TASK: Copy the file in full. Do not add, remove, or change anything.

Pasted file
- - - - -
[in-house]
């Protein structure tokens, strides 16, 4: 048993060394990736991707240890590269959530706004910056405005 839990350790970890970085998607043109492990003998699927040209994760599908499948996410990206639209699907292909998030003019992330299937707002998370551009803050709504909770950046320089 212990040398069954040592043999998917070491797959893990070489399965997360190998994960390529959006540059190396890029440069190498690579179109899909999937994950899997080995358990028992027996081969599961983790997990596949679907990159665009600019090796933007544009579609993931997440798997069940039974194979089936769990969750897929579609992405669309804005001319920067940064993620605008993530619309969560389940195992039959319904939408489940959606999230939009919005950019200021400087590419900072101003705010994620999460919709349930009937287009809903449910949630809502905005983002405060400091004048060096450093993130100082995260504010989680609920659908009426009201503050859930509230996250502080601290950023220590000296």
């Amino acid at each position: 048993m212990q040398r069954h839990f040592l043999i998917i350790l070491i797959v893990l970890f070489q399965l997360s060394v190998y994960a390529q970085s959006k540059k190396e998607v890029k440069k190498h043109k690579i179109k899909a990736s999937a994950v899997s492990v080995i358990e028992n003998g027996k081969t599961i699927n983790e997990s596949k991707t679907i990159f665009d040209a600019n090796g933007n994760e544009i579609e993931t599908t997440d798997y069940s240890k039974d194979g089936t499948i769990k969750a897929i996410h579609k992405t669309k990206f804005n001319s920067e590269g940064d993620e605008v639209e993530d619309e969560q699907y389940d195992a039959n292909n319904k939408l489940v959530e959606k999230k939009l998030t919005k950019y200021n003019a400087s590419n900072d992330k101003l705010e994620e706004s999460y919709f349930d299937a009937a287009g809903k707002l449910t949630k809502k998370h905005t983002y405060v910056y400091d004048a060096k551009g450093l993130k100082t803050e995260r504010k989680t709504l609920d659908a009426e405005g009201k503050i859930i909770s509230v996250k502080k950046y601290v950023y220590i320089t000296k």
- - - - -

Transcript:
[in-house]
């Protein structure tokens, strides 16, 4: 048993060394990736991707240890590269959530706004910056405005 839990350790970890970085998607043109492990003998699927040209994760599908499948996410990206639209699907292909998030003019992330299937707002998370551009803050709504909770950046320089 212990040398069954040592043999998917070491797959893990070489399965997360190998994960390529959006540059190396890029440069190498690579179109899909999937994950899997080995358990028992027996081969599961983790997990596949679907990159665009600019090796933007544009579609993931997440798997069940039974194979089936769990969750897929579609992405669309804005001319920067940064993620605008993530619309969560389940195992039959319904939408489940959606999230939009919005950019200021400087590419900072101003705010994620999460919709349930009937287009809903449910949630809502905005983002405060400091004048060096450093993130100082995260504010989680609920659908009426009201503050859930509230996250502080601290950023220590000296």
């Amino acid at each position: 048993m212990q040398r069954h839990f040592l043999i998917i350790l070491i797959v893990l970890f070489q399965l997360s060394v190998y994960a390529q970085s959006k540059k190396e998607v890029k440069k190498h043109k690579i179109k899909a990736s999937a994950v899997s492990v080995i358990e028992n003998g027996k081969t599961i699927n983790e997990s596949k991707t679907i990159f665009d040209a600019n090796g933007n994760e544009i579609e993931t599908t997440d798997y069940s240890k039974d194979g089936t499948i769990k969750a897929i996410h579609k992405t669309k990206f804005n001319s920067e590269g940064d993620e605008v639209e993530d619309e969560q699907y389940d195992a039959n292909n319904k939408l489940v959530e959606k999230k939009l998030t919005k950019y200021n003019a400087s590419n900072d992330k101003l705010e994620e706004s999460y919709f349930d299937a009937a287009g809903k707002l449910t949630k809502k998370h905005t983002y405060v910056y400091d004048a060096k551009g450093l993130k100082t803050e995260r504010k989680t709504l609920d659908a009426e405005g009201k503050i859930i909770s509230v996250k502080k950046y601290v950023y220590i320089t000296k």